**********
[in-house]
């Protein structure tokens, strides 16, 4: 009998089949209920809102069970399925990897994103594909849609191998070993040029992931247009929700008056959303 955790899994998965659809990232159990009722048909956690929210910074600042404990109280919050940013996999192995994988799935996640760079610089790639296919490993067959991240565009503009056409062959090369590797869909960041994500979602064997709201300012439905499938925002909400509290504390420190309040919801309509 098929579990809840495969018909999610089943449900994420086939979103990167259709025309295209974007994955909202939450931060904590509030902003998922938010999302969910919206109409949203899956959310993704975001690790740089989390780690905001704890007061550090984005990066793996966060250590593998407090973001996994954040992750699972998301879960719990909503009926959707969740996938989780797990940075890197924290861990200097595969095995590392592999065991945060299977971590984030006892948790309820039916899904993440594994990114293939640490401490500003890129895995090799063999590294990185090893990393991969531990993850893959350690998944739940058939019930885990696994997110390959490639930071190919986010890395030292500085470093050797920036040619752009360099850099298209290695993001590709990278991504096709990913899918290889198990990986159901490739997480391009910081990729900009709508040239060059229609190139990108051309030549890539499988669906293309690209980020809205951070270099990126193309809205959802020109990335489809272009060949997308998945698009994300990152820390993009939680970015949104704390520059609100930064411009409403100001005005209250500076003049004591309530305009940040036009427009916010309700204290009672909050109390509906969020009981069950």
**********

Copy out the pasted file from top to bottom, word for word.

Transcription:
[in-house]
């Protein structure tokens, strides 16, 4: 009998089949209920809102069970399925990897994103594909849609191998070993040029992931247009929700008056959303 955790899994998965659809990232159990009722048909956690929210910074600042404990109280919050940013996999192995994988799935996640760079610089790639296919490993067959991240565009503009056409062959090369590797869909960041994500979602064997709201300012439905499938925002909400509290504390420190309040919801309509 098929579990809840495969018909999610089943449900994420086939979103990167259709025309295209974007994955909202939450931060904590509030902003998922938010999302969910919206109409949203899956959310993704975001690790740089989390780690905001704890007061550090984005990066793996966060250590593998407090973001996994954040992750699972998301879960719990909503009926959707969740996938989780797990940075890197924290861990200097595969095995590392592999065991945060299977971590984030006892948790309820039916899904993440594994990114293939640490401490500003890129895995090799063999590294990185090893990393991969531990993850893959350690998944739940058939019930885990696994997110390959490639930071190919986010890395030292500085470093050797920036040619752009360099850099298209290695993001590709990278991504096709990913899918290889198990990986159901490739997480391009910081990729900009709508040239060059229609190139990108051309030549890539499988669906293309690209980020809205951070270099990126193309809205959802020109990335489809272009060949997308998945698009994300990152820390993009939680970015949104704390520059609100930064411009409403100001005005209250500076003049004591309530305009940040036009427009916010309700204290009672909050109390509906969020009981069950």